## Design of Bridge Foundations using a Performance-Based Soil-Structure Interactiom Approach

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Design of Bridge Foundations using a Performance-Based Soil-Structure Interaction Approach Lance A. Roberts1, Damon Fick2, and Anil Misra3

1. Corresponding Author: Assistant Professor, South Dakota School of Mines and Technology, 501 E. St. Joseph St., Rapid City, SD 57701; Phone: (605) 394-5172; Fax: (605) 394-5171; Email: Lance.Roberts@sdsmt.edu. Assistant Professor, South Dakota School of Mines and Technology, 501 E. St. Joseph St., Rapid City, SD 57701; Phone: (605) 394-5381; Fax: (605) 394-5171; Email: Damon.Fick@sdsmt.edu. Professor, University of Kansas, 1530 W. 15th St., Lawrence, KS 66045; Phone: (785) 864-1750; Fax: (785) 864-5631; Email: amisra@ku.edu.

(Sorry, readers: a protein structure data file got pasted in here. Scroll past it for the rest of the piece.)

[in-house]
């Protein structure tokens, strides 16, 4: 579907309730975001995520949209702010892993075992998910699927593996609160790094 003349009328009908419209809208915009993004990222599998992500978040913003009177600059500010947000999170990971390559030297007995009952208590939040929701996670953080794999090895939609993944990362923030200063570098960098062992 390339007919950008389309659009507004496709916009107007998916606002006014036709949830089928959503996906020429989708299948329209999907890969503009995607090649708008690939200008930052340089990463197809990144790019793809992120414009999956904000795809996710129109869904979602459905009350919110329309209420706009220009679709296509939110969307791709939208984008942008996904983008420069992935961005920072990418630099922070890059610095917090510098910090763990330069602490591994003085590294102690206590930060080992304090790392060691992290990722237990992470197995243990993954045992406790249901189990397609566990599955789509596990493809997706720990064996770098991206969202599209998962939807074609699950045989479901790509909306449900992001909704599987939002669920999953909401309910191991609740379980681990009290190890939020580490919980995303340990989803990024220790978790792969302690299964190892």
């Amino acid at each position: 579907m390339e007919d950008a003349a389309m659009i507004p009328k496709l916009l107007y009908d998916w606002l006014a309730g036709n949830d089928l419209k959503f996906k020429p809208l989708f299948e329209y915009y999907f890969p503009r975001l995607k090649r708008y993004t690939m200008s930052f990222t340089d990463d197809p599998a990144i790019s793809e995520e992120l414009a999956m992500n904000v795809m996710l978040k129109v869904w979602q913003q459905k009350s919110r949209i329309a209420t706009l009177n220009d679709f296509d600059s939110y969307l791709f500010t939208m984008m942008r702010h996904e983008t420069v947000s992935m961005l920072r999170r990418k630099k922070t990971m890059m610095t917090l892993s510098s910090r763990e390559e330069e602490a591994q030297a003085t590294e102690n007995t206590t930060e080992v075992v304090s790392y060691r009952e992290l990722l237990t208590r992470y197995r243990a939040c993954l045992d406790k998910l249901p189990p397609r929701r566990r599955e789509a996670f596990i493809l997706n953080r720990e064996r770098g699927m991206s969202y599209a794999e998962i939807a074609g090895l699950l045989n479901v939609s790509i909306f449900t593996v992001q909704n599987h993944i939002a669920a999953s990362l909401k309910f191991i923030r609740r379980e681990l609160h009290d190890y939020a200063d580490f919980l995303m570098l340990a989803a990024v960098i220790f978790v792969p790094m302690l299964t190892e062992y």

2. 3.